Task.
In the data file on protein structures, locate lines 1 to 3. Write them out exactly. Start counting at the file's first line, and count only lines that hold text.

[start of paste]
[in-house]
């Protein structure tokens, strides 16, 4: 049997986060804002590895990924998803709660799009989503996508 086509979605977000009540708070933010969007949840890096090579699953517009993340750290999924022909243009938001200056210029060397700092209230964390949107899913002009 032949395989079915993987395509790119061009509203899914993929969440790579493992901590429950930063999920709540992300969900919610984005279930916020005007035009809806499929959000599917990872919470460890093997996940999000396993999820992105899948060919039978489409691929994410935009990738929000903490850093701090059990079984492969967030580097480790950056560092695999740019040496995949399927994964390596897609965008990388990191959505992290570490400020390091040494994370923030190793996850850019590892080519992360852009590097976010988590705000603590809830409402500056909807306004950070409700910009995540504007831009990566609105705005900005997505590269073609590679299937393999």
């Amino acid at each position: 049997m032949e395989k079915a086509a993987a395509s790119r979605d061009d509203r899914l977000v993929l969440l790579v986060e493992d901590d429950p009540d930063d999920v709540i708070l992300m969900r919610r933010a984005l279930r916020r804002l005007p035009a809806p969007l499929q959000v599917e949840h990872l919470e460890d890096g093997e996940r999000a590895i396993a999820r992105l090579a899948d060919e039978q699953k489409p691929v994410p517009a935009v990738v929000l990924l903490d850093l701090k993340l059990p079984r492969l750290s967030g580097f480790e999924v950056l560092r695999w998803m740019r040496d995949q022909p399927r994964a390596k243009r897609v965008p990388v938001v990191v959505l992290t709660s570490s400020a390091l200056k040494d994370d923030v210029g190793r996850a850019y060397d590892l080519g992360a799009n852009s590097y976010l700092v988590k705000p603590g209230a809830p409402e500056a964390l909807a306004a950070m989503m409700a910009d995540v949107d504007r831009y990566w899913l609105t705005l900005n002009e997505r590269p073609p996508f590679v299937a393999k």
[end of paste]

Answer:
[in-house]
């Protein structure tokens, strides 16, 4: 049997986060804002590895990924998803709660799009989503996508 086509979605977000009540708070933010969007949840890096090579699953517009993340750290999924022909243009938001200056210029060397700092209230964390949107899913002009 032949395989079915993987395509790119061009509203899914993929969440790579493992901590429950930063999920709540992300969900919610984005279930916020005007035009809806499929959000599917990872919470460890093997996940999000396993999820992105899948060919039978489409691929994410935009990738929000903490850093701090059990079984492969967030580097480790950056560092695999740019040496995949399927994964390596897609965008990388990191959505992290570490400020390091040494994370923030190793996850850019590892080519992360852009590097976010988590705000603590809830409402500056909807306004950070409700910009995540504007831009990566609105705005900005997505590269073609590679299937393999």
């Amino acid at each position: 049997m032949e395989k079915a086509a993987a395509s790119r979605d061009d509203r899914l977000v993929l969440l790579v986060e493992d901590d429950p009540d930063d999920v709540i708070l992300m969900r919610r933010a984005l279930r916020r804002l005007p035009a809806p969007l499929q959000v599917e949840h990872l919470e460890d890096g093997e996940r999000a590895i396993a999820r992105l090579a899948d060919e039978q699953k489409p691929v994410p517009a935009v990738v929000l990924l903490d850093l701090k993340l059990p079984r492969l750290s967030g580097f480790e999924v950056l560092r695999w998803m740019r040496d995949q022909p399927r994964a390596k243009r897609v965008p990388v938001v990191v959505l992290t709660s570490s400020a390091l200056k040494d994370d923030v210029g190793r996850a850019y060397d590892l080519g992360a799009n852009s590097y976010l700092v988590k705000p603590g209230a809830p409402e500056a964390l909807a306004a950070m989503m409700a910009d995540v949107d504007r831009y990566w899913l609105t705005l900005n002009e997505r590269p073609p996508f590679v299937a393999k």